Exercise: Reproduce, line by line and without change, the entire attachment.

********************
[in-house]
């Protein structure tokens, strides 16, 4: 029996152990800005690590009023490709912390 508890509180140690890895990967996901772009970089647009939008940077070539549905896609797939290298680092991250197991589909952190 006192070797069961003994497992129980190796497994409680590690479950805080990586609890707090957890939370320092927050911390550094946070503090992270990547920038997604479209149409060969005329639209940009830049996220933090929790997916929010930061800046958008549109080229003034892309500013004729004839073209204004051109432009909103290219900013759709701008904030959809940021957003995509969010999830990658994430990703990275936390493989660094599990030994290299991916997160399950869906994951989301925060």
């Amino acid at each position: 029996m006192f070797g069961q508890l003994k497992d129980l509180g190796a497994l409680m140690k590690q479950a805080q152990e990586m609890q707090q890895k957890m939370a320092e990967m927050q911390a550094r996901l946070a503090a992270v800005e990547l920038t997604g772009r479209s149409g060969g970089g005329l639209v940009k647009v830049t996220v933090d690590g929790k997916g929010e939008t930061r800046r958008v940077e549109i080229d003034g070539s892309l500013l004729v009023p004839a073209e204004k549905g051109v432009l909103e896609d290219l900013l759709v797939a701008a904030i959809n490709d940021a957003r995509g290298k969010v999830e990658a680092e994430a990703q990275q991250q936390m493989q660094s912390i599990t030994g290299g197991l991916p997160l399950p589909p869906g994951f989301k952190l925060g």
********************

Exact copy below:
[in-house]
């Protein structure tokens, strides 16, 4: 029996152990800005690590009023490709912390 508890509180140690890895990967996901772009970089647009939008940077070539549905896609797939290298680092991250197991589909952190 006192070797069961003994497992129980190796497994409680590690479950805080990586609890707090957890939370320092927050911390550094946070503090992270990547920038997604479209149409060969005329639209940009830049996220933090929790997916929010930061800046958008549109080229003034892309500013004729004839073209204004051109432009909103290219900013759709701008904030959809940021957003995509969010999830990658994430990703990275936390493989660094599990030994290299991916997160399950869906994951989301925060």
């Amino acid at each position: 029996m006192f070797g069961q508890l003994k497992d129980l509180g190796a497994l409680m140690k590690q479950a805080q152990e990586m609890q707090q890895k957890m939370a320092e990967m927050q911390a550094r996901l946070a503090a992270v800005e990547l920038t997604g772009r479209s149409g060969g970089g005329l639209v940009k647009v830049t996220v933090d690590g929790k997916g929010e939008t930061r800046r958008v940077e549109i080229d003034g070539s892309l500013l004729v009023p004839a073209e204004k549905g051109v432009l909103e896609d290219l900013l759709v797939a701008a904030i959809n490709d940021a957003r995509g290298k969010v999830e990658a680092e994430a990703q990275q991250q936390m493989q660094s912390i599990t030994g290299g197991l991916p997160l399950p589909p869906g994951f989301k952190l925060g």